State Medicaid Waiver Programs Can Pay for a Lifetime of Needs
Question: How do state Medicaid waiver programs play a role in the planning for my son, especially with the long waiting list?
State Medicaid Waiver programs can play a significant role in providing care for your son’s lifetime need for support. While many families can be discouraged by the waiting lists that exist in most states, these programs can end up providing over $100,000 worth of services on an annual basis.
For instance, in North Carolina, the waiver slots are capped at $135,000 per year, but the average waiver slot provides an annual service budget of $65,000. These dollars help individuals with intellectual and developmental disabilities (IDD), including those diagnosed with autism, live as independently as possible by providing daily support workers, housing, job support, transportation and more. It is usually a long wait (could be 10 years or more), but these services last a lifetime [as long as no mistakes are made in your overall planning].
States are trying to determine how to offer these waiver services to more and more individuals because, with the increase in diagnosis, more individuals are applying for these services, but the funding is not unlimited. One idea is to reduce the budget for those who have the waiver currently and reroute those dollars to new waiver slots.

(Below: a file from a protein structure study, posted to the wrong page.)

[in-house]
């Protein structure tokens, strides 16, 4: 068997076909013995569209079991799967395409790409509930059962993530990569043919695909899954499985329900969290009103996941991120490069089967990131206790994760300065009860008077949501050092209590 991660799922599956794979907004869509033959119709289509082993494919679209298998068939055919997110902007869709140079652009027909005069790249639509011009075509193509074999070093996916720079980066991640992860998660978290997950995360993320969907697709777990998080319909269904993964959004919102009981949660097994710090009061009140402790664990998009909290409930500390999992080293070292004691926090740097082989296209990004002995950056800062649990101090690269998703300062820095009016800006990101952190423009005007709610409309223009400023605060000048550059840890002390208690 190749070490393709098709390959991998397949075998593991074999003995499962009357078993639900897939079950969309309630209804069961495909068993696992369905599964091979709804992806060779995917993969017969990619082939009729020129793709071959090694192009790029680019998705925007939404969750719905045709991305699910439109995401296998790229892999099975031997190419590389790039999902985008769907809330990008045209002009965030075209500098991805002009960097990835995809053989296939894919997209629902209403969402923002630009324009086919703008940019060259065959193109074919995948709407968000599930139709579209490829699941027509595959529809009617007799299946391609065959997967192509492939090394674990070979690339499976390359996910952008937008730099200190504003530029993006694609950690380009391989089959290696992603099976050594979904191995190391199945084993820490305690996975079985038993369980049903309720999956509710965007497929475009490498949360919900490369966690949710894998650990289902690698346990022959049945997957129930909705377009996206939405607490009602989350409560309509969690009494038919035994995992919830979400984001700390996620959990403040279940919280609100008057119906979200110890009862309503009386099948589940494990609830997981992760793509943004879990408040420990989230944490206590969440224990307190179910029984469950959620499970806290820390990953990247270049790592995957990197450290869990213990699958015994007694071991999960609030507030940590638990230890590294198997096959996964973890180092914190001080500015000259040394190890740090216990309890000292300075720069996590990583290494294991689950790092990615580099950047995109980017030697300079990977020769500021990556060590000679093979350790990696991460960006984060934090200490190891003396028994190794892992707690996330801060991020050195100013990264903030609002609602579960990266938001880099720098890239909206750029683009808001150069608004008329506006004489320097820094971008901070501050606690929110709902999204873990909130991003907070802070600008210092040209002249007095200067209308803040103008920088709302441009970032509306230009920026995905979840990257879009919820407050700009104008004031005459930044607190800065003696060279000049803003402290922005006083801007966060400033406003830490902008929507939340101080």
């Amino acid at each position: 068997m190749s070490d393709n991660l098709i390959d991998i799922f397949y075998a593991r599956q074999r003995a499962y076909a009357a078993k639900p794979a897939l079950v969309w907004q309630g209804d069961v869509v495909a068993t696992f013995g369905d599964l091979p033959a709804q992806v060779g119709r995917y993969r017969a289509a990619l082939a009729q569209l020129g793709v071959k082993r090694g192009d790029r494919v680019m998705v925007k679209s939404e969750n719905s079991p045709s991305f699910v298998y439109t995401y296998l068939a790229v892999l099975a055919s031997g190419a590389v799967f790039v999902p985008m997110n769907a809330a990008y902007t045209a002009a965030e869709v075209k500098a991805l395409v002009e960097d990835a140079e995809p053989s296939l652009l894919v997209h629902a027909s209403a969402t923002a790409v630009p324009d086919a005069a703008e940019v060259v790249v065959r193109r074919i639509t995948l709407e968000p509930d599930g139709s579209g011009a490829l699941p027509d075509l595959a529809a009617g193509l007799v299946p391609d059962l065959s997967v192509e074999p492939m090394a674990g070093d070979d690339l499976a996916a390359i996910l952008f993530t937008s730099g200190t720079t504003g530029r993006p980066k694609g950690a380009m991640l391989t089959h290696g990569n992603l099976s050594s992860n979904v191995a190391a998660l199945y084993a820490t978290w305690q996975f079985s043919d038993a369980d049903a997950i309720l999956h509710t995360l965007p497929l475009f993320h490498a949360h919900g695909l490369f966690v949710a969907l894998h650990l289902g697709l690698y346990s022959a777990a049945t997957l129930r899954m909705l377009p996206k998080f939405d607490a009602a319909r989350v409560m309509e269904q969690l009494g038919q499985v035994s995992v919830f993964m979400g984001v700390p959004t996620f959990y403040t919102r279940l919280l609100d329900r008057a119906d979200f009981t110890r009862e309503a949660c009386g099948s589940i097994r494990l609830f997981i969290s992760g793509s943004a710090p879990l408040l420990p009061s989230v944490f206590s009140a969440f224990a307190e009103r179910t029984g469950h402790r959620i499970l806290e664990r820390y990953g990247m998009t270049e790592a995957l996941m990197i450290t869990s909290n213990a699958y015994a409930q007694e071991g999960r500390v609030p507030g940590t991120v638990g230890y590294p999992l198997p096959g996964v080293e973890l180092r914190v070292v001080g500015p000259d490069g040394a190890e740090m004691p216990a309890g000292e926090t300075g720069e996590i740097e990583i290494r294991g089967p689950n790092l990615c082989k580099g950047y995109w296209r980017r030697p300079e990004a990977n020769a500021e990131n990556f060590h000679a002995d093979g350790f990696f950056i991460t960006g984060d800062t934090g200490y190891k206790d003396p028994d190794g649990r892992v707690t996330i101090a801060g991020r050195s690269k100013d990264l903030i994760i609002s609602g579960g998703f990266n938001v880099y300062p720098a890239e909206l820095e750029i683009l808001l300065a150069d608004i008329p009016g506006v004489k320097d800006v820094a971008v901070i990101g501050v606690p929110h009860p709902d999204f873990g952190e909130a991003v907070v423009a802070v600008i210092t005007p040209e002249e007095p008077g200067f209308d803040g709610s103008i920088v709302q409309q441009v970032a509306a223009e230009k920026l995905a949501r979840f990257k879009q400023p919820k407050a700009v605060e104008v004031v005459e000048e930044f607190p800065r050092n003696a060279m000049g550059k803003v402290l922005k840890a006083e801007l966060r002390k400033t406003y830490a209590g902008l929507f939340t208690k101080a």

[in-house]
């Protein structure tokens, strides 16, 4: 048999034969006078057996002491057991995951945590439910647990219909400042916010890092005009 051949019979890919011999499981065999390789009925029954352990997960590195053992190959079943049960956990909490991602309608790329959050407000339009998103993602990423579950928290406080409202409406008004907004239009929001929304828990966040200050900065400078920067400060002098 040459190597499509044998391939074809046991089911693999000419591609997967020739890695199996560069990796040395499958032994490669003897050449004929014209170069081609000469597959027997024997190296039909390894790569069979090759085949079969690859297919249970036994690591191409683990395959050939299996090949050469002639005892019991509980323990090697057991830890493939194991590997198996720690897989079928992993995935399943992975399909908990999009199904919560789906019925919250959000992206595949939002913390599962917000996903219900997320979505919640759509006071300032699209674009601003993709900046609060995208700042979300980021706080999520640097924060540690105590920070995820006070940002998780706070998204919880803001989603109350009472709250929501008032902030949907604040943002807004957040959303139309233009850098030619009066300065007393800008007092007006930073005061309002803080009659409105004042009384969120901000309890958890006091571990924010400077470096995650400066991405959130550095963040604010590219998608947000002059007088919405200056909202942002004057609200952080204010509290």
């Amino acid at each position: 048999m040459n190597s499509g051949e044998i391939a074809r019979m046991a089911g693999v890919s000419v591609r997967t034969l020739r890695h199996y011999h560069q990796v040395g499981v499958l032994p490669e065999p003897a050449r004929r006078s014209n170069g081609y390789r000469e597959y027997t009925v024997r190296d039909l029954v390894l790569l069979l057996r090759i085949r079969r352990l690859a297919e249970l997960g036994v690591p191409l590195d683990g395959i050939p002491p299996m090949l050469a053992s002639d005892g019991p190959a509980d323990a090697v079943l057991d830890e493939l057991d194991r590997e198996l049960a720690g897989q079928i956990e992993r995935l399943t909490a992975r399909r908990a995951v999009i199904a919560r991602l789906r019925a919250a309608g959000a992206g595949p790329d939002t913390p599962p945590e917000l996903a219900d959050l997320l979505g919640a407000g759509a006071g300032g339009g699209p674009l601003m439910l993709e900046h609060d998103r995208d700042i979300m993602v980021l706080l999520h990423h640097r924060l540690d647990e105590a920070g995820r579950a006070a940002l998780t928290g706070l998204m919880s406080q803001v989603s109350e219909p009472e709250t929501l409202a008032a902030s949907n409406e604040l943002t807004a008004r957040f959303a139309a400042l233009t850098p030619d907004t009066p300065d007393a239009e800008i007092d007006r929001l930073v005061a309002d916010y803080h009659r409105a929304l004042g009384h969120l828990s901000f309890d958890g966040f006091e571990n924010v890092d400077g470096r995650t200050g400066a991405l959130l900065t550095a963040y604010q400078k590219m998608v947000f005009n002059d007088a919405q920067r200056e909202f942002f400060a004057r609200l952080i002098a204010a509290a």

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If that does occur, then those on the waiver will see their services reduced which very well may affect their ability to live independently. It is true that with the confluence of the fiscal issues in our federal and state governments, the increased diagnosis of those with IDD and autism, the increase in life expectancy, and the already long wait for waiver services, families will have to carry a higher level of financial responsibility for their child’s future support needs.
Although Government Benefits will most likely play a major role in the life of an individual with IDD, the families will have to plan appropriately (with the right tools) to keep those benefits flowing and will have to provide more of the resources than they have had to in the past.
The landscape is changing and certainly requires more careful planning than in the past, but these waiver services (and government benefits as a whole) are still services worth the wait. If you are not on the waiting list for these waiver services in your state, please contact your state’s division of health and human services to find out the process.
For more information on how to prepare for the future, be sure to contact a financial advisor who specializes in serving families with special needs. A Special Needs Plan is driven by their purpose of leading families to independence through an on-going multi-generational plan. A Special Needs Plan is passionate about families confidently moving forward.
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This article was featured in Issue 88 – Knowledge is Power